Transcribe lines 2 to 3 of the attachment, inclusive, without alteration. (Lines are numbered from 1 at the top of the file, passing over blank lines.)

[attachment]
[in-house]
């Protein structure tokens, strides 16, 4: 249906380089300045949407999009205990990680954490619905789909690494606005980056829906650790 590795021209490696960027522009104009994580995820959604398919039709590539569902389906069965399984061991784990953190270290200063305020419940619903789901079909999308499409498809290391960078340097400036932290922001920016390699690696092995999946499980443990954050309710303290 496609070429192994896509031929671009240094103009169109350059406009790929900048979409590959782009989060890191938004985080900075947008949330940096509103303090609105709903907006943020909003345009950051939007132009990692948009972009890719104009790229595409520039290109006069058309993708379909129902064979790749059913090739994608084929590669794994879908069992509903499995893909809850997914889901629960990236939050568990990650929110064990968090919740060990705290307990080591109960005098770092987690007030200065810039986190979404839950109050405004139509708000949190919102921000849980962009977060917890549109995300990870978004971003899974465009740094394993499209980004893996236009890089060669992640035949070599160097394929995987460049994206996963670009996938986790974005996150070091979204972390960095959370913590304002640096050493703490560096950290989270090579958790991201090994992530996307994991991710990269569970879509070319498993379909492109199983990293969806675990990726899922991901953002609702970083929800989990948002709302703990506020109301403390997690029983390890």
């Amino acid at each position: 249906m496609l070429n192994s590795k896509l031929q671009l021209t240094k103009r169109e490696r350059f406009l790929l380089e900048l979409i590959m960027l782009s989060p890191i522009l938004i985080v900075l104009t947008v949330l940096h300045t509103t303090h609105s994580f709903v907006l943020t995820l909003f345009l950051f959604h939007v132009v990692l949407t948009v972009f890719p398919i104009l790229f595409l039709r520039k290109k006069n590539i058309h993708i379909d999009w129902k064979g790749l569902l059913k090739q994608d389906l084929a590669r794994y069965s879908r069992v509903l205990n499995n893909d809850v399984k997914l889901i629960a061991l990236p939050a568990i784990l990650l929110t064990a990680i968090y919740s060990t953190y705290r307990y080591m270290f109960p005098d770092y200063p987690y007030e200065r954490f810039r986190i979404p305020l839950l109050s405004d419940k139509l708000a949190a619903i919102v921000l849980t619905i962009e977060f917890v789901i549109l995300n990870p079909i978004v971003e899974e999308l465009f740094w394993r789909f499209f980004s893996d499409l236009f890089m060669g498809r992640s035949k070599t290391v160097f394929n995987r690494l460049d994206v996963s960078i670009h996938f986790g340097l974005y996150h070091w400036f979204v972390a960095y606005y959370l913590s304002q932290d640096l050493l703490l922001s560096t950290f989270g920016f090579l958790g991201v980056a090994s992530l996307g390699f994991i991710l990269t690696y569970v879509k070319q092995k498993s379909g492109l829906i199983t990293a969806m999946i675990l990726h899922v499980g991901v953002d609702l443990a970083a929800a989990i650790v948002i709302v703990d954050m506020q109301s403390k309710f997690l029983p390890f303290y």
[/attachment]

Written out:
């Protein structure tokens, strides 16, 4: 249906380089300045949407999009205990990680954490619905789909690494606005980056829906650790 590795021209490696960027522009104009994580995820959604398919039709590539569902389906069965399984061991784990953190270290200063305020419940619903789901079909999308499409498809290391960078340097400036932290922001920016390699690696092995999946499980443990954050309710303290 496609070429192994896509031929671009240094103009169109350059406009790929900048979409590959782009989060890191938004985080900075947008949330940096509103303090609105709903907006943020909003345009950051939007132009990692948009972009890719104009790229595409520039290109006069058309993708379909129902064979790749059913090739994608084929590669794994879908069992509903499995893909809850997914889901629960990236939050568990990650929110064990968090919740060990705290307990080591109960005098770092987690007030200065810039986190979404839950109050405004139509708000949190919102921000849980962009977060917890549109995300990870978004971003899974465009740094394993499209980004893996236009890089060669992640035949070599160097394929995987460049994206996963670009996938986790974005996150070091979204972390960095959370913590304002640096050493703490560096950290989270090579958790991201090994992530996307994991991710990269569970879509070319498993379909492109199983990293969806675990990726899922991901953002609702970083929800989990948002709302703990506020109301403390997690029983390890």
């Amino acid at each position: 249906m496609l070429n192994s590795k896509l031929q671009l021209t240094k103009r169109e490696r350059f406009l790929l380089e900048l979409i590959m960027l782009s989060p890191i522009l938004i985080v900075l104009t947008v949330l940096h300045t509103t303090h609105s994580f709903v907006l943020t995820l909003f345009l950051f959604h939007v132009v990692l949407t948009v972009f890719p398919i104009l790229f595409l039709r520039k290109k006069n590539i058309h993708i379909d999009w129902k064979g790749l569902l059913k090739q994608d389906l084929a590669r794994y069965s879908r069992v509903l205990n499995n893909d809850v399984k997914l889901i629960a061991l990236p939050a568990i784990l990650l929110t064990a990680i968090y919740s060990t953190y705290r307990y080591m270290f109960p005098d770092y200063p987690y007030e200065r954490f810039r986190i979404p305020l839950l109050s405004d419940k139509l708000a949190a619903i919102v921000l849980t619905i962009e977060f917890v789901i549109l995300n990870p079909i978004v971003e899974e999308l465009f740094w394993r789909f499209f980004s893996d499409l236009f890089m060669g498809r992640s035949k070599t290391v160097f394929n995987r690494l460049d994206v996963s960078i670009h996938f986790g340097l974005y996150h070091w400036f979204v972390a960095y606005y959370l913590s304002q932290d640096l050493l703490l922001s560096t950290f989270g920016f090579l958790g991201v980056a090994s992530l996307g390699f994991i991710l990269t690696y569970v879509k070319q092995k498993s379909g492109l829906i199983t990293a969806m999946i675990l990726h899922v499980g991901v953002d609702l443990a970083a929800a989990i650790v948002i709302v703990d954050m506020q109301s403390k309710f997690l029983p390890f303290y």